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Challenges to Humanity's Health: The Contributions of International Environmental Law to National and Global Public Health

January 2001

Citation: ELR 10048

Author: David P. Fidler

In the past 30 years, international environmental law has grown from an obscure field to one of the most dynamic and important areas in contemporary international law. The growth in the significance of international environmental law contrasts with the neglect experts detect in the use of international law to help protect public health. Much of the analysis about the neglect of international law in public health focuses on the World Health Organization (WHO),2 which is the specialized agency of the United Nations responsible for international health.3 This focus on WHO's attitude toward international law is important, but it can produce a distorted picture of the relationship between international law and public health if a wider frame of reference is not used.4 The contributions of international environmental law to the protection of public health illustrate the importance of a more comprehensive understanding of international law's role in national and global public health.5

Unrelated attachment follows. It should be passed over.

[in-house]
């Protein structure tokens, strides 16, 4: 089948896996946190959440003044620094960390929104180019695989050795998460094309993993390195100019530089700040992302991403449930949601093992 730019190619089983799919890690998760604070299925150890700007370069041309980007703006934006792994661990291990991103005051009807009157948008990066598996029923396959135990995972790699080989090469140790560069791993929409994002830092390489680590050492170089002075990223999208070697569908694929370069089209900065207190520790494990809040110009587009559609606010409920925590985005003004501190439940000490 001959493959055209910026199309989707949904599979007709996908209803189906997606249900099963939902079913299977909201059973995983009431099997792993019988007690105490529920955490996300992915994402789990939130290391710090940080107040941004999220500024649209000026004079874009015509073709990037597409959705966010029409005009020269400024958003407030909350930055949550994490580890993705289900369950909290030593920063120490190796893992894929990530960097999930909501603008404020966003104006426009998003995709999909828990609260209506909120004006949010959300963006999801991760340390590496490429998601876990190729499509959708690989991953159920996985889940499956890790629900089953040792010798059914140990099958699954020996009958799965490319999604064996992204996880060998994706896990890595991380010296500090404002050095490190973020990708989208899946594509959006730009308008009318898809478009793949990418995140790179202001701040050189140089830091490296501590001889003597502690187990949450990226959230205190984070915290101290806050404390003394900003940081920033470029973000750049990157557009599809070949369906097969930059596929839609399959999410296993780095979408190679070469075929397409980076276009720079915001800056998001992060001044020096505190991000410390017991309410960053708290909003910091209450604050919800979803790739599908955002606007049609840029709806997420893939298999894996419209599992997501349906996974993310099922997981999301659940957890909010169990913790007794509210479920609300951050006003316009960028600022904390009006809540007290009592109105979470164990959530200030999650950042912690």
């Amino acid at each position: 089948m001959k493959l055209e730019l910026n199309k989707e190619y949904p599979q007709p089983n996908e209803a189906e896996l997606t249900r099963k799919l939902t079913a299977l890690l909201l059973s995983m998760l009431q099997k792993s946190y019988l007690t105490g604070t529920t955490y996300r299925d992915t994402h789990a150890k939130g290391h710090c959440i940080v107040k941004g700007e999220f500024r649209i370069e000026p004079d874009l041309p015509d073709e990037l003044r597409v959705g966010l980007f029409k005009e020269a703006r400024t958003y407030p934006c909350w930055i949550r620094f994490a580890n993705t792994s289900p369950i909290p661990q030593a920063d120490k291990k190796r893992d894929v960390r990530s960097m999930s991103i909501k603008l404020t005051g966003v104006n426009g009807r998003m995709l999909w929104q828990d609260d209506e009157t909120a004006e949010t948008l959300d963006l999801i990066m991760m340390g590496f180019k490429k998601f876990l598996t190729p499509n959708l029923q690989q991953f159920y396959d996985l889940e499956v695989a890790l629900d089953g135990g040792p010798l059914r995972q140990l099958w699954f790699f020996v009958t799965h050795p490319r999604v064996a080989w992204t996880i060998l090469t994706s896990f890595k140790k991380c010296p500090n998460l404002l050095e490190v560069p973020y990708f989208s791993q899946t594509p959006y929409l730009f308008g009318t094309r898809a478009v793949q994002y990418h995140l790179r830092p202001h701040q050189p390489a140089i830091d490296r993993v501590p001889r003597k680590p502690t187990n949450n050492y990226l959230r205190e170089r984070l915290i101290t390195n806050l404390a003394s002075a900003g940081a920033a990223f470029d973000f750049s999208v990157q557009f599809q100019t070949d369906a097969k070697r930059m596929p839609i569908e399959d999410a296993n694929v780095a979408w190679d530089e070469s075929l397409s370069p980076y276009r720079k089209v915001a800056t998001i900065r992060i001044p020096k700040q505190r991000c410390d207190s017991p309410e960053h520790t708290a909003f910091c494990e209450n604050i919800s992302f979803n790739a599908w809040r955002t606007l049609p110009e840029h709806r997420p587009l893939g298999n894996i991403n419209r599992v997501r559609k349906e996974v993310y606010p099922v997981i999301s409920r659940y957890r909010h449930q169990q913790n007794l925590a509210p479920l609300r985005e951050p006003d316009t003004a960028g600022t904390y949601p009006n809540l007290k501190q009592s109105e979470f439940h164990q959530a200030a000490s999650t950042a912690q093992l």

The discipline of "public health" concentrates on population health as opposed to individual health.6 The focus on population health can be seen in such classic public health concerns as infectious disease control. A key public health principle is prevention of morbidity and mortality in populations.7 Preventing illness and death requires reducing a population's exposure to health-damaging substances, organisms, and events.

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